o o 6. Have people complained that you use so much Scripture in your conversation that it is hard to communicate with you?
o o 7. Are you giving money to a ministry because you believe God will make you wealthy if you give?
o o 8. Have you ever been involved sexually with a minister out of wedlock?
o o 9. Is it hard for you to make a decision without consulting your minister? Even over the small issues?
o o 10. Do you see your minister as more powerful than other humans?
o o 11. Has your faith led you to lead an isolated life, making it hard for you to relate to your family and friends?
o o 12. Have you found yourself looking to your minister for a quick fix to a lifelong problem?
o o 13. Do you feel extreme guilt over the slightest mistakes or inadequacies?
o o 14. Is your most significant relationship deteriorating over your strong beliefs, compared to those of a "weaker partner?"
o o 15. Do you ever have thoughts of God wanting you to destroy yourself or others in order to go and live with him?
o o 16. Do you regularly believe God is communicating with you in an audible voice?
o o 17. Do you feel God is angry with you?
o o 18. Do you believe you are still being punished for something you did as a child?
o o 19. Do you feel if you work a little harder, God will finally forgive you?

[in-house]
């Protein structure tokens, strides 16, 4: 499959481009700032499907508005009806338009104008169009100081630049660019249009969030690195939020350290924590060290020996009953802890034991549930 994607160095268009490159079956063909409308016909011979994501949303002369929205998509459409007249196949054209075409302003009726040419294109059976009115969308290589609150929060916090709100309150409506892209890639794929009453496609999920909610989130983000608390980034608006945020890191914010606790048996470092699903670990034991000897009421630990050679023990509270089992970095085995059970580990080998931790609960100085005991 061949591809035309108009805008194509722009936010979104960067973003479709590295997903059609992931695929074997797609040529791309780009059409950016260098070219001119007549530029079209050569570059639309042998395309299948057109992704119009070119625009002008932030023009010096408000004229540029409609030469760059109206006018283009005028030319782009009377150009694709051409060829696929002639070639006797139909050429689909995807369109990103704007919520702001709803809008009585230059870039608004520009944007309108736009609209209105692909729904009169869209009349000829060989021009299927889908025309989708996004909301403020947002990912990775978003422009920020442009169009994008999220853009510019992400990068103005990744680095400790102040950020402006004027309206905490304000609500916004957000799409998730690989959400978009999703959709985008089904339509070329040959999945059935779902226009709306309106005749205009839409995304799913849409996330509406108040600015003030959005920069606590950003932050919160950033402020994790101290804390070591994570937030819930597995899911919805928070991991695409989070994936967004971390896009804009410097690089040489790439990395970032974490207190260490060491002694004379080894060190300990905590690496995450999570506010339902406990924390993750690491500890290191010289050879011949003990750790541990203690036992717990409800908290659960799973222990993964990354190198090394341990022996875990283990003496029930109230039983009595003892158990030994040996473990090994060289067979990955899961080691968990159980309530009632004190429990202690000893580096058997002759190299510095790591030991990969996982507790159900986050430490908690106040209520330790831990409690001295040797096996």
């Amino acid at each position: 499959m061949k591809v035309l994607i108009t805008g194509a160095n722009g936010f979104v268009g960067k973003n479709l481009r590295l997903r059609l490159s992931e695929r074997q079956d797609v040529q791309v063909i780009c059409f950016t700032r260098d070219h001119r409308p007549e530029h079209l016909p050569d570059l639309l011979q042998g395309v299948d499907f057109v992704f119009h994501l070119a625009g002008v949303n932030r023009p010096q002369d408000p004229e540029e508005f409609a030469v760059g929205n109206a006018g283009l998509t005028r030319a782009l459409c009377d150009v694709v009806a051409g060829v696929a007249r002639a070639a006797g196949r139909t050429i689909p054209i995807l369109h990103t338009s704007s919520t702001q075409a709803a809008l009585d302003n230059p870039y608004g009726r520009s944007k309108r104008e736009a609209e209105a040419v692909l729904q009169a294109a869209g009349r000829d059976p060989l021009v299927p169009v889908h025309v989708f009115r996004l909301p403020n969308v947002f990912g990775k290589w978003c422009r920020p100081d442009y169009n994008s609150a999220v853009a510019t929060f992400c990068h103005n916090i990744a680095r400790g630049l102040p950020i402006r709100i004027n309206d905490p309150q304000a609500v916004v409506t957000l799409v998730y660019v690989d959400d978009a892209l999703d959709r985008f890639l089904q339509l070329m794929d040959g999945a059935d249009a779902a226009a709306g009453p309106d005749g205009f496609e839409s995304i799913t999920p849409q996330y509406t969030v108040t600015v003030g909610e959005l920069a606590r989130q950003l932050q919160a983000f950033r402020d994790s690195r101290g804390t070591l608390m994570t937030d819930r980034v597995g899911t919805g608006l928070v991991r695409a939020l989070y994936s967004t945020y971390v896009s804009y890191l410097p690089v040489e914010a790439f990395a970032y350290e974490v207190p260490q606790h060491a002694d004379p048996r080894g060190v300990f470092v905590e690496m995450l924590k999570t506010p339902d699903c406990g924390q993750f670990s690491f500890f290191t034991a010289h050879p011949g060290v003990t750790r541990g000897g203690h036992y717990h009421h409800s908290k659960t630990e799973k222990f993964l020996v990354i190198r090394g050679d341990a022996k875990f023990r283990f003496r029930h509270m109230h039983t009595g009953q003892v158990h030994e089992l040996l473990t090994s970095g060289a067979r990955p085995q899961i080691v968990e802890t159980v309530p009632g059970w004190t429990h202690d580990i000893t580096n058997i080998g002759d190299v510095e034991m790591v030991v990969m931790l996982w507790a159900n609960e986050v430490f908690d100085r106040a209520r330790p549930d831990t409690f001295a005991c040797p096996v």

o o 20. Has anyone ever told you a minister was manipulating your thoughts or feelings?

If you answer yes to three or more of these questions, they suggest you contact them at www.newlife.com. I recommend anyone answering yes to any of these questions to contact a professional counselor.

The authors discuss several helpful techniques towards recovery and healing from toxic faith practices. A primary need is to overcome the denial that a religious addiction exists. Until people can recognize that an unhealthy faith system has taken over their lives, dealing with the underlying causes of the behavior is not possible. Group therapy, support groups, and a twelve-step program are all tools the authors advocate that can help bring about healing. The authors know we need healthy interactions with other people and reliance upon God to heal and recover.

I'm not convinced that every person caught up in an unhealthy or spiritually abusive situation is automatically a religious addict running from pain, a "churchaholic." Sometimes it is just a matter of being caught in a spiritual "trap" or unhealthy church situation. Yet, it cannot be denied that 1) everybody has pain in their lives, 2) running from pain is a natural response, and 3) some faith situations create an artificial "escape" from problems. Thus, anyone would benefit from reading this book and evaluating their circumstances to consider whether or not they have a religious addiction. Has your faith system really helped bring about intimacy with God and healing from those past pains, or just left you unfulfilled? Has it made things even worse? Everybody owes themselves an honest answer to these questions. Even if you don't have a religious addiction or aren't in an unhealthy religious environment, the ideas mentioned here can help you and those you love steer clear of unhealthy spiritual traits and dynamics.

Copyright © 2004 John Engler. All rights reserved.